Who owns the space above your garden?

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By eeNews Europe

There have been several lawsuits against hobbyist drone flyers, including a recent one in France where an 18-year-old boy from Nancy filmed a video of his hometown using a GoPro camera mounted onto a small drone.
Nans Thomas was eventually fined 400 Euros for violating the DGAC’s sky rules (Direction Générale de l’Aviation Civile) and endangering the lives of others, a fairly light sentence if you consider the maximal sentence could have been one year of imprisonment and a 15,000 Euros fine (violating flying safety rules bear a maximal fine of 75,000 euros but this charge was not taken into account).

In the USA, the Federal Aviation Administration (FAA) tried to fine an aerial photographer for “reckless flying”, but the court found that the FAA had no authority over small unmanned aircraft when it imposed the first-ever such fine on a drone operator. In fact the FAA has yet to come with dedicated rules for lightweight drones (under 25 kilograms). But in both cases, the general rules that would apply are that recreational drones should stay away from populated areas.

So how are these lawsuits affecting the hobbyist market and what sort of new recommendations Drone manufacturers will put forward to avoid a consumer backlash?

The first promotional AR. Drone Youtube videos posted by French manufacturer Parrot were showing a quadcopter drone remotely piloted via a tablet, hovering over the Parisian cityscape. That makes for an attractive proposition, but wasn’t it misleading? We asked Levy.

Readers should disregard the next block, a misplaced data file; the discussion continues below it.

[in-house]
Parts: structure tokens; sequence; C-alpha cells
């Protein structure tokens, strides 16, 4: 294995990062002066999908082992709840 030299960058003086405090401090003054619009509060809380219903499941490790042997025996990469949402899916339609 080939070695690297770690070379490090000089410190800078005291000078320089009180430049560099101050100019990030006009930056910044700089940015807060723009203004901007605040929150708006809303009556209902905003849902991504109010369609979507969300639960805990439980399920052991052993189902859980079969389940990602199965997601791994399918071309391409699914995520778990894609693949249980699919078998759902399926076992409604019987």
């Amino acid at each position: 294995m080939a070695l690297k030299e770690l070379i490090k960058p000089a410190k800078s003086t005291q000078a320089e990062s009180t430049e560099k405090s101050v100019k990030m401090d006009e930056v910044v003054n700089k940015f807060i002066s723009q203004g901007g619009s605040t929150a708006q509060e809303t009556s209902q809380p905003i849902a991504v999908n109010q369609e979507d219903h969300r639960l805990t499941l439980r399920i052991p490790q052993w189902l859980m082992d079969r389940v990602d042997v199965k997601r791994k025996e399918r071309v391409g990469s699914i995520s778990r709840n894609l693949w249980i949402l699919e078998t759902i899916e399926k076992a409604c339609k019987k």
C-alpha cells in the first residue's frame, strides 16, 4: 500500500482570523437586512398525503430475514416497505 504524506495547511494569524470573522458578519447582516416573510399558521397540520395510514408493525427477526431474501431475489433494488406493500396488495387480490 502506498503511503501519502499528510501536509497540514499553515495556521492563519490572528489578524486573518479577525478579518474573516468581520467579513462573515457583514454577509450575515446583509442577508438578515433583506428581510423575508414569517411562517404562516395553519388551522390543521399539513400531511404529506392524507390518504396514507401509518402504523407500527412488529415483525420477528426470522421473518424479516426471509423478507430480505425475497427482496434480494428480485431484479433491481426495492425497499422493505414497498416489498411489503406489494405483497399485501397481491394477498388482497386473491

Parrot’s Vice President of Corporate Business Development, Yannick Levy.


“The greatest impact that the Nancy case had for the drone industry was a clarification of French law with regards to drones, with numerous media trying to figure out and explain in simple terms what the DGAC regulations meant” said Levy.

“In fact, in its 2012 update of the sky regulations, the DGAC had already anticipated the use of drones for commercial activities, but it was not meant to affect the consumer and hobbyist market when the photos and videos are solely recorded for private purposes”, Levy continued.

Some media interpreted the guidelines roughly as: you can’t fly over 50m high or further than 100m away from the remote control without any authorisation, and never over a populated area.

But only two weeks ago, the DGCA published a new note to clarify the distinction it makes between commercial and hobbyist activities. Hobbyists are now allowed to fly their drones (under 25kg) below the 150m altitude limit, but never over populated areas, neither near airport routes or other specific flying zones as described in aeronautical charts.

In effect, this restricts the use of these consumer drones in the confined space of your private home or garden, or in remote places. It also implies that users should be made aware of their local aeronautical charts.

“This is why our latest promotional videos only feature groups of friends in wide natural landscapes rather than in a city”, emphasized Levy, putting forward Parrot’s latest consumer drone announcement, the Bebob featuring a HD video camera and a 300m range, extensible to 2km using the company’s Skycontroller pack.